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Differences in compression artifacts on thin- and thick-section lung CT images

Cited 16 time in Web of Science Cited 16 time in Scopus
Authors
Bajpai, Vasundhara; Lee, Kyoung Ho; Kim, Bohyoung; Kim, Kil Joong; Kim, Tae Jung; Kim, Young Hoon; Kang, Heung Sik
Issue Date
2008-07-24
Publisher
American Roentgen Ray Society
Citation
AJR Am J Roentgenol. 2008; 191(2): W38-W43
Keywords
AdultAgedAged, 80 and overAlgorithms*ArtifactsData Compression/*methodsFemaleHumansLung Diseases/*radiographyMaleMediastinum/radiographyMiddle AgedRadiographic Image Interpretation, Computer-Assisted*Radiography, ThoracicStatistics, NonparametricThoracic Wall/radiographyTomography, X-Ray Computed/*methods
Abstract
OBJECTIVE: The purpose of our study was to show the difference of Joint Photographic Experts Group (JPEG) 2000 compression artifacts in the lung between thin- and thick-section CT images. MATERIALS AND METHODS: Thirty-five thin-section (1 mm) and 35 corresponding thick-section (5 mm) images were compressed to reversible and irreversible 4:1, 6:1, 8:1, 10:1, and 15:1. In each compressed image, pixels outside the lung were replaced with those from the original image. By comparing the compressed and original images, three radiologists independently rated the compression artifacts using grades of 0 (none, the two images were indistinguishable), 1 (image differences were barely perceptible), 2 (image differences were subtle), or 3 (image differences were significant). At each compression level, thin and thick sections were compared for peak signal-to-noise ratio (PSNR) using paired t tests and for the readers' responses using Wilcoxon's signed rank tests and exact tests for paired proportions. RESULTS: Thin sections had smaller PSNR (p < 0.0001). Thin sections had higher grades of artifacts than thick sections, showing significant differences at compression levels of 10:1 (mean score, 0.8 vs 0.4, 0.9 vs 0.1, 0.3 vs 0.0; p < 0.009 for the three readers) and 15:1 (1.9 vs 1.0, 1.9 vs 1.1, 1.5 vs 0.6; p < 0.0001). The percentages of distinguishable pairs (grades 1-3) were greater for thin sections than for thick sections, showing a statistically significant difference at 10:1 for two readers (31% vs 3% and 74% vs 37%; p < 0.006). CONCLUSION: The lung shows more compression artifacts on thin sections than on thick sections. Section thickness should be taken into consideration when adjusting the compression level for lung CT images.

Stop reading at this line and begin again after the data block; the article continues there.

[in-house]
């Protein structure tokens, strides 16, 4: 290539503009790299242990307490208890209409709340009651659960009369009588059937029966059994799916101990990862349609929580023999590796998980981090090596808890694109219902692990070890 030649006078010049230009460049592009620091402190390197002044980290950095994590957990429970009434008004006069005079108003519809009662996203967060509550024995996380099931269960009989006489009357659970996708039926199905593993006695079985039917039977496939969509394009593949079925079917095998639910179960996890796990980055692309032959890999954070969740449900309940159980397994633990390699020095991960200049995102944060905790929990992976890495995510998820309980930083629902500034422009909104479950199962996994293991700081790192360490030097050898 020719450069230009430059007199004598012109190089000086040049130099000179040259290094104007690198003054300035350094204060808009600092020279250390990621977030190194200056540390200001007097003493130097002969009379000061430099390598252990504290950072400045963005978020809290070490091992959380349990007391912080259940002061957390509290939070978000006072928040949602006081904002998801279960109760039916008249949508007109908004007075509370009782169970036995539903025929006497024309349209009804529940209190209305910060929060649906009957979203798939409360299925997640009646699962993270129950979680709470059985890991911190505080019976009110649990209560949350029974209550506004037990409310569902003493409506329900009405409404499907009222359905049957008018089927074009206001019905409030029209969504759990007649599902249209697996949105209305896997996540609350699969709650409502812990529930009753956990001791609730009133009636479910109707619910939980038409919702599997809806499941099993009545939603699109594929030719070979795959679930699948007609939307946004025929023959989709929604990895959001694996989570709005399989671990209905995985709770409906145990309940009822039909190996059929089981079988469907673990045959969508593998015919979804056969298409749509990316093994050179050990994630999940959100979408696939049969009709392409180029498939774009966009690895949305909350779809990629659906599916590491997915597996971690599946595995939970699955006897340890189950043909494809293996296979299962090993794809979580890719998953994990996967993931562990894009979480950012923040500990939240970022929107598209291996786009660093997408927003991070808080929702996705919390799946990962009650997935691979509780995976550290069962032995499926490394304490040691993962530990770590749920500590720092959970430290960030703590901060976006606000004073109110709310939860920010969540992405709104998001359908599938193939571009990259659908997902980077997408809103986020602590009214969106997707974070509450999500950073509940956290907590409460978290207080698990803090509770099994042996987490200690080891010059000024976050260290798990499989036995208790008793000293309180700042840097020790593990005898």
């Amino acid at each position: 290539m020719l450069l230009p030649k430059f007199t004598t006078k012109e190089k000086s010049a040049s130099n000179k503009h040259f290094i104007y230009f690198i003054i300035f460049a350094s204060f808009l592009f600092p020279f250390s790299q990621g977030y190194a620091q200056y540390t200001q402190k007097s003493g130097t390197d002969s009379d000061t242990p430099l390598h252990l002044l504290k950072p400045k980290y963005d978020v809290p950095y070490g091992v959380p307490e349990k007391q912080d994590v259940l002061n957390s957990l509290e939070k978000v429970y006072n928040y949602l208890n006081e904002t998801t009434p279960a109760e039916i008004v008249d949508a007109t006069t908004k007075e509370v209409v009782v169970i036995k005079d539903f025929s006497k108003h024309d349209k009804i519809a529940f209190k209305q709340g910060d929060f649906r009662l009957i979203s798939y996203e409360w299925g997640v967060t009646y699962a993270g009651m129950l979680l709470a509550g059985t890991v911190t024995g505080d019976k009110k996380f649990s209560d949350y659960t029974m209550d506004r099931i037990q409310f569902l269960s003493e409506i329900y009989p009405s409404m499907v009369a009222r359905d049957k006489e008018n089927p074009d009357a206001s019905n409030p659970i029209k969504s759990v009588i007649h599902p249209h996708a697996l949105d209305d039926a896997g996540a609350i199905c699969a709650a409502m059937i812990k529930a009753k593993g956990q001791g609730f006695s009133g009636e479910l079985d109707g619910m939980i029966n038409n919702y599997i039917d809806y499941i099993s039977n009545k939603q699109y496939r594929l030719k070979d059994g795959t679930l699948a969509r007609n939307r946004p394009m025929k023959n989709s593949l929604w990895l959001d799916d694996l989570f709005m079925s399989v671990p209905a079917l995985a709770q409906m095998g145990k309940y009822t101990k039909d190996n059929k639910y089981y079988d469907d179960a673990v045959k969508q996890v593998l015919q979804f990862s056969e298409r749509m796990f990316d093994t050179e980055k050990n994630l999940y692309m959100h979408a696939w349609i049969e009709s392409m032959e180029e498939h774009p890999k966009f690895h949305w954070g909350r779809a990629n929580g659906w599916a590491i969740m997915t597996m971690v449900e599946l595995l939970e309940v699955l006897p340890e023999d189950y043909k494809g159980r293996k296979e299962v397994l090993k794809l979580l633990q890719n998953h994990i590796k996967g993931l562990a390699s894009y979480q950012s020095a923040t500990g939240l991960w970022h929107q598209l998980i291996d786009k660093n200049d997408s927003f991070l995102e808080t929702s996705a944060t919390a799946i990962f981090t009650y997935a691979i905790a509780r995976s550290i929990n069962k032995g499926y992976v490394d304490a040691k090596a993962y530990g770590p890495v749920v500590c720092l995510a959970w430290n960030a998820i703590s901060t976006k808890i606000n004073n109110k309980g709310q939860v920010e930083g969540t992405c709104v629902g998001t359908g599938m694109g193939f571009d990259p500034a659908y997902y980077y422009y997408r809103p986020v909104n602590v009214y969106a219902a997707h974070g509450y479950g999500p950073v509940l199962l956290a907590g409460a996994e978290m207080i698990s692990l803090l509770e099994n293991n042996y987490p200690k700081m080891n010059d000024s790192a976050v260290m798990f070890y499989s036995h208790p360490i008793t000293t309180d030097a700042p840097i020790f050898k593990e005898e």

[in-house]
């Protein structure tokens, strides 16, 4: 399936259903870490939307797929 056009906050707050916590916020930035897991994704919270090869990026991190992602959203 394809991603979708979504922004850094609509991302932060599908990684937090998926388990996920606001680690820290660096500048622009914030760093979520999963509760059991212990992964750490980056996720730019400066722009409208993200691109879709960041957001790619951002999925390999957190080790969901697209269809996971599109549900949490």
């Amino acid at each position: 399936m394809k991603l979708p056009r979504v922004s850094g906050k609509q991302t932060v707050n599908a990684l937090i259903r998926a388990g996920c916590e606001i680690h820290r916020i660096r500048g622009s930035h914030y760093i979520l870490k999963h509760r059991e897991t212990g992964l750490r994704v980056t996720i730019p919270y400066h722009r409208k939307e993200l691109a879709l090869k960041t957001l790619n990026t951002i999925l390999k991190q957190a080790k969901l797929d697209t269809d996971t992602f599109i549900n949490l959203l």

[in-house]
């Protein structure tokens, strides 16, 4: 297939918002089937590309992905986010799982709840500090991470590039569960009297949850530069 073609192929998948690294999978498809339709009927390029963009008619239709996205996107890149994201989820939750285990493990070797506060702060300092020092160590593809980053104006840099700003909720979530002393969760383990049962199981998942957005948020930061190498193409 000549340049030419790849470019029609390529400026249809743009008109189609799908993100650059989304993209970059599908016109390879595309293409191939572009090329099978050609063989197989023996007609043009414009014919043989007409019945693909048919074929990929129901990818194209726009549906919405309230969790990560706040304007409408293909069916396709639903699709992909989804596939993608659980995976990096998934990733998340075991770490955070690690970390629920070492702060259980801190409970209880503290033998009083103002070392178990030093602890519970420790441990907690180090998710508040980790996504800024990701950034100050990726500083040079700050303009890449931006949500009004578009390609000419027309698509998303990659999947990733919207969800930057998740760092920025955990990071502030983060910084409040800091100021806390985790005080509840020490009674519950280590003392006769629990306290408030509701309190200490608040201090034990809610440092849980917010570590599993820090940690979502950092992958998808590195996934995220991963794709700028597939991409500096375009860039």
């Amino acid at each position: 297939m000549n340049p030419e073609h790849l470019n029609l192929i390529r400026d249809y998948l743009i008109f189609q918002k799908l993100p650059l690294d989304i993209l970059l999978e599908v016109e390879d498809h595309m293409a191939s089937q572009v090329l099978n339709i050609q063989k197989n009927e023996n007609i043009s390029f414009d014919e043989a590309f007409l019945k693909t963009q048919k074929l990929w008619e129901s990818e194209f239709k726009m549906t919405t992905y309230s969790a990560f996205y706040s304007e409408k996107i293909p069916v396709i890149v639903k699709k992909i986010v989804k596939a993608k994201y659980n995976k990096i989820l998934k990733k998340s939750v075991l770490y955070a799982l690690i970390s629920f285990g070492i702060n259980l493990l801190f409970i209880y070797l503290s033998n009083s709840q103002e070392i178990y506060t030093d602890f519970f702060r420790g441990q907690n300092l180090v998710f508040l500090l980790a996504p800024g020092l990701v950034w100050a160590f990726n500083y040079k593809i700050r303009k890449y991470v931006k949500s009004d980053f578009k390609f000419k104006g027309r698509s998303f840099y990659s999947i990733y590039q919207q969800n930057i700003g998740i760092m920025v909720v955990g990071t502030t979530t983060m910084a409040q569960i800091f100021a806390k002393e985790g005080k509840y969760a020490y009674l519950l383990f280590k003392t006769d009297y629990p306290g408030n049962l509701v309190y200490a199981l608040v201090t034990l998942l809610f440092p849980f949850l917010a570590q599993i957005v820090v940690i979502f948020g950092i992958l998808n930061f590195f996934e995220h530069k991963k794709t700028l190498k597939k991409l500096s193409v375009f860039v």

ISSN
1546-3141 (Electronic)
Language
English
URI
http://www.ncbi.nlm.nih.gov/entrez/query.fcgi?cmd=Retrieve&db=PubMed&dopt=Citation&list_uids=18647884

http://www.ajronline.org/cgi/reprint/191/2/W38.pdf

http://hdl.handle.net/10371/67781
DOI
https://doi.org/10.2214/AJR.07.3350
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College of Medicine/School of Medicine (의과대학/대학원)Radiology (영상의학전공)Journal Papers (저널논문_영상의학전공)
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